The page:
1. Nameplate: the name of a newspaper as it’s displayed at the very top of the cover page, usually consisting of the name (logo), location, volume, and issue.
Mother Jones changes the color of the nameplate whenever its new issue comes out, mostly depending on the background color and the picture that the magazine uses for the cover page. I believe that the simpler design of the nameplate makes it easier to read and to remember. Mother Jones’s nameplate seems to be too simple and plain in its design to attract the eyes of readers, but the simplicity well reflects the character of the magazine, a news magazine especially well known for its investigative reporting.
2. Reverse: a printing technique that creates white type on a dark background.
This is the first page of a feature story, where Mother Jones uses the reverse technique, placing white typeface over the dark background photo. However, because the spot where the article’s summary deck is written is slightly brighter than other parts of the photo, it’s a little hard to read the summary deck. I think if the background photo were darker than how it appears now, it would make the summary deck stand out more.
3. Sidebar: a small story accompanying a bigger story on the same topic.
This is one of the feature stories that Mother Jones covers in its February issue. The story is basically about the current situation in Haiti, reporting a major problem in the reconstruction of Haiti. So, for the sidebar, which is vertically placed on the right side, Mother Jones lists five organizations that aid Haiti. As a different color and typeface are used in the sidebar, it looks definitely separated from the story.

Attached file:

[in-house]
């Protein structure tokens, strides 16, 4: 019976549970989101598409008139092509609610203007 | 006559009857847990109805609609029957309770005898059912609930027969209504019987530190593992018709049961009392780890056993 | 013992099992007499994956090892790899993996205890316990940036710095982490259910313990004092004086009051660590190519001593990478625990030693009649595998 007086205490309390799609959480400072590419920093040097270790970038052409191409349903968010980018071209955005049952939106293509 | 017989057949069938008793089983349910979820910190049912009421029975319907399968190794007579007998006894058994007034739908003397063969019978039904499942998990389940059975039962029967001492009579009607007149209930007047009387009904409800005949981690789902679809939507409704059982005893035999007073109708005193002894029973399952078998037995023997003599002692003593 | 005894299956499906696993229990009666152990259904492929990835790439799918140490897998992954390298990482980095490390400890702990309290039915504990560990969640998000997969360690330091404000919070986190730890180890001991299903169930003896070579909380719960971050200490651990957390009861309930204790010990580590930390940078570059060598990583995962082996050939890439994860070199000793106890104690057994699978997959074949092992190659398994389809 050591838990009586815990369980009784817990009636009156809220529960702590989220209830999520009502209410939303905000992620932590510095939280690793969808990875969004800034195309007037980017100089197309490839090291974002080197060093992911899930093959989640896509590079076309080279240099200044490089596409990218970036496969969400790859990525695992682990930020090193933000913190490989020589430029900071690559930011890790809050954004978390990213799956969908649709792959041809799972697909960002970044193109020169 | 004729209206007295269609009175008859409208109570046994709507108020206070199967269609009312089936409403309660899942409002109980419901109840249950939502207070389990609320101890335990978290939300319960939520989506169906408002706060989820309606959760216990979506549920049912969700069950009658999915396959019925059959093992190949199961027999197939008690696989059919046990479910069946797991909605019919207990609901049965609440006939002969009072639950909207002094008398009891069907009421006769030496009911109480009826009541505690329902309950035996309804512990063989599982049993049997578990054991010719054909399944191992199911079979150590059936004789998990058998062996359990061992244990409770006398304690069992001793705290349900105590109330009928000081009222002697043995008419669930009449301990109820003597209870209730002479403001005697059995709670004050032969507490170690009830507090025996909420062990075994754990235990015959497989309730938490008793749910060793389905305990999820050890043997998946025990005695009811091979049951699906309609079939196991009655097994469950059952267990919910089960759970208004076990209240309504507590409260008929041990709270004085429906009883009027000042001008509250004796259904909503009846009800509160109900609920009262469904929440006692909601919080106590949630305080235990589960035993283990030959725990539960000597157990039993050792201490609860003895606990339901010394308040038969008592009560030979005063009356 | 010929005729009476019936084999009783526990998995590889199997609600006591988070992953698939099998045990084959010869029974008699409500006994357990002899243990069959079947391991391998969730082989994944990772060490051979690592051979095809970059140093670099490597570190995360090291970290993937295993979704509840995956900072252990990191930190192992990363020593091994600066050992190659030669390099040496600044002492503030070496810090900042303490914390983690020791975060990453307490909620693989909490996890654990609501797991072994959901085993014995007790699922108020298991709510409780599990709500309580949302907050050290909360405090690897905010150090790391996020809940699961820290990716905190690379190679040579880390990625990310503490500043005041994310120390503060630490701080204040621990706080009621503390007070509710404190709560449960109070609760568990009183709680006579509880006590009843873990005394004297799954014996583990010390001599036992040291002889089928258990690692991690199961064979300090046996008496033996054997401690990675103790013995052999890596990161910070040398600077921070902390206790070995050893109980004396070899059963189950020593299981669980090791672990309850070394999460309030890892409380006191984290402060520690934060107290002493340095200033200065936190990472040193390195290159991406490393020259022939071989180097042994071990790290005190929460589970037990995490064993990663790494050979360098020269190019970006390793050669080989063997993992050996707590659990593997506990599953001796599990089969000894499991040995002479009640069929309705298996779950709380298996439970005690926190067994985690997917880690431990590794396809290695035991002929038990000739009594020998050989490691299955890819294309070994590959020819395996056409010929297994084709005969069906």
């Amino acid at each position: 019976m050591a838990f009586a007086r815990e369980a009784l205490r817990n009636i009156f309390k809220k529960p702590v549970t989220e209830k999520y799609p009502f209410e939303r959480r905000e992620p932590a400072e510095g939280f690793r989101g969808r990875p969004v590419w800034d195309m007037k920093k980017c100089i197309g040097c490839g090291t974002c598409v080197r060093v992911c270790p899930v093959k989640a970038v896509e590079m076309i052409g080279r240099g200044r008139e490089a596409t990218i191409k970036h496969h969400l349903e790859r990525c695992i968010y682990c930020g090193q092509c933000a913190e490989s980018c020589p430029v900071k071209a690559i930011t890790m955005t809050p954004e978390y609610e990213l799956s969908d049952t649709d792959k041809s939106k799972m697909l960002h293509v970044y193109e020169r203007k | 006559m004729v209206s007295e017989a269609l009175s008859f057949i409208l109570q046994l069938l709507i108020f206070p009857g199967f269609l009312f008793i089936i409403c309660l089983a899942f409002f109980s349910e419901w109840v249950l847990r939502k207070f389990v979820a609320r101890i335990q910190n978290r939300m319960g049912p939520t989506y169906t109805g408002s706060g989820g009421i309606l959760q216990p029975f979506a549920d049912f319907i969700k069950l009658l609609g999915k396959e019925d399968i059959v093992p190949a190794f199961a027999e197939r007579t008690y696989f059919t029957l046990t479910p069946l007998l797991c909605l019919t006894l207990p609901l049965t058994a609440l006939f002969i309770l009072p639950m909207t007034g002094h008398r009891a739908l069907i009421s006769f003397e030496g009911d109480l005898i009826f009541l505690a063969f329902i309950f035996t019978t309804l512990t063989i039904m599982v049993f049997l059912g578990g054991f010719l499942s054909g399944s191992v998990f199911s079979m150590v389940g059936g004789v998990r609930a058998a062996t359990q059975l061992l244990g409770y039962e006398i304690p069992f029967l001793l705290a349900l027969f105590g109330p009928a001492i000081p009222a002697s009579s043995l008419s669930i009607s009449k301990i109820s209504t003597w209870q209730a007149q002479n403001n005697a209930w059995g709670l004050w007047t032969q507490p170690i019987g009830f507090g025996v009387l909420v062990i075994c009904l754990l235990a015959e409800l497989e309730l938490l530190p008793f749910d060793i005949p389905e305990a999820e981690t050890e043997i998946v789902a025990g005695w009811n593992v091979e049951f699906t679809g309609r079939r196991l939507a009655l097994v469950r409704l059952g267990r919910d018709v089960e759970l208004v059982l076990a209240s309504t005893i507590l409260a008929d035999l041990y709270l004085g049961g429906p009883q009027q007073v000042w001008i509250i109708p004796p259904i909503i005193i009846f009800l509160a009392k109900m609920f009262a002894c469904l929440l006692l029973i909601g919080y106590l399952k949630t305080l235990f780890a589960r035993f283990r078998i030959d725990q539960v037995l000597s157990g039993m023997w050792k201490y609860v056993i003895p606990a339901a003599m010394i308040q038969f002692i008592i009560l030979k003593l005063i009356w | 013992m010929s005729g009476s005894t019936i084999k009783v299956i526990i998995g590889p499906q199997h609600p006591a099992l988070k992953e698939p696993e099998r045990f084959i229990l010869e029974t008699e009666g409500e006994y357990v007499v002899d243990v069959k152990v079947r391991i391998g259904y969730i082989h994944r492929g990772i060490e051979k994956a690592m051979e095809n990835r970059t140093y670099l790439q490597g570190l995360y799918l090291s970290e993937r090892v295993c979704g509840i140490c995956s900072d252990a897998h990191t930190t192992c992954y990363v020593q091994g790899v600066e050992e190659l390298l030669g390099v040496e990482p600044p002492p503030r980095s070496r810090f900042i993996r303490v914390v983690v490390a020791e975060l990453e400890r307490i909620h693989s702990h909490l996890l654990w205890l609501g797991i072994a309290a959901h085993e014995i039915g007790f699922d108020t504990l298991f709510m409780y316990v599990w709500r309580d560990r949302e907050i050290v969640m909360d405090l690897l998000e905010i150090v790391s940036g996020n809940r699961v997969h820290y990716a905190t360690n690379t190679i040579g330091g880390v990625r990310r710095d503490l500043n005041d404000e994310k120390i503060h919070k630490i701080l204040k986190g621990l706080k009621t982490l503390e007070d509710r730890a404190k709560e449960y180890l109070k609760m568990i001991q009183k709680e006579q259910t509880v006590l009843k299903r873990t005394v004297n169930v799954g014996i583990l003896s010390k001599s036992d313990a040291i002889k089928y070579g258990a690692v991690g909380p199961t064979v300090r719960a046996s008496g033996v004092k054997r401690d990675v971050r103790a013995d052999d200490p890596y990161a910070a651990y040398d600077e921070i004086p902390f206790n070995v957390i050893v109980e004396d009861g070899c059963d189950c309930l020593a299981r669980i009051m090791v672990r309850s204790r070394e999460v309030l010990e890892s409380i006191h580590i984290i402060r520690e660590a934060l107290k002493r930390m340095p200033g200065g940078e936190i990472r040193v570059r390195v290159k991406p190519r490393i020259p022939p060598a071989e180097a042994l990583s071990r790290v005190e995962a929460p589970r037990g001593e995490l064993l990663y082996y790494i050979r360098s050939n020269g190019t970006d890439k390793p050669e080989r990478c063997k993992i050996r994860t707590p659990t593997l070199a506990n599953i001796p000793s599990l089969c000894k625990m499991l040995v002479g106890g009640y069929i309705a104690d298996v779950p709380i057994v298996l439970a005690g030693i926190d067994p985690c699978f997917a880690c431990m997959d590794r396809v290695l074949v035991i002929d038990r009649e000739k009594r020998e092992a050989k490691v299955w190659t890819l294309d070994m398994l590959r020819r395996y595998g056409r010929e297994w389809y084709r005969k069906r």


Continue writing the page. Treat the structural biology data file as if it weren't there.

4. Pull Quote: another name for liftout quote, a small selection of text highlighting a key topic.
This pull quote definitely attracts my eyes. Even though I didn’t read the whole story, I was able to guess what the story was about only with the pull quote. In terms of design, I like the way how the magazine displays two different colors in the pull quote. As the color—light blue—highlights certain words, it clearly gives a contrast to the body text and adds more visual interest.
5. Continuation line: type telling the reader that a story continues on another page.
I expected to see several continuation lines in every story, but I was a little surprised to see only one continuation line in the entire magazine. Mother Jones italicizes the continuation line with parentheses to separate it from the text. I’m now curious why continuation lines are rarely seen in Mother Jones.
6. Cutline: a line or block of type providing descriptive information about a photo.
Most cutlines in Mother Jones are found underneath photos. The magazine uses different colors and typefaces to distinguish the cutlines from the texts. Another pattern in how Mother Jones displays the cutlines is that it uses the same color for both pull quotes and cutlines in each story. For example, the cutline I displayed above is written in red, which means (it is not shown, but) the pull quote is also written in red in this story. I like how Mother Jones matched up the color. The simpler the design, the better it is for readability.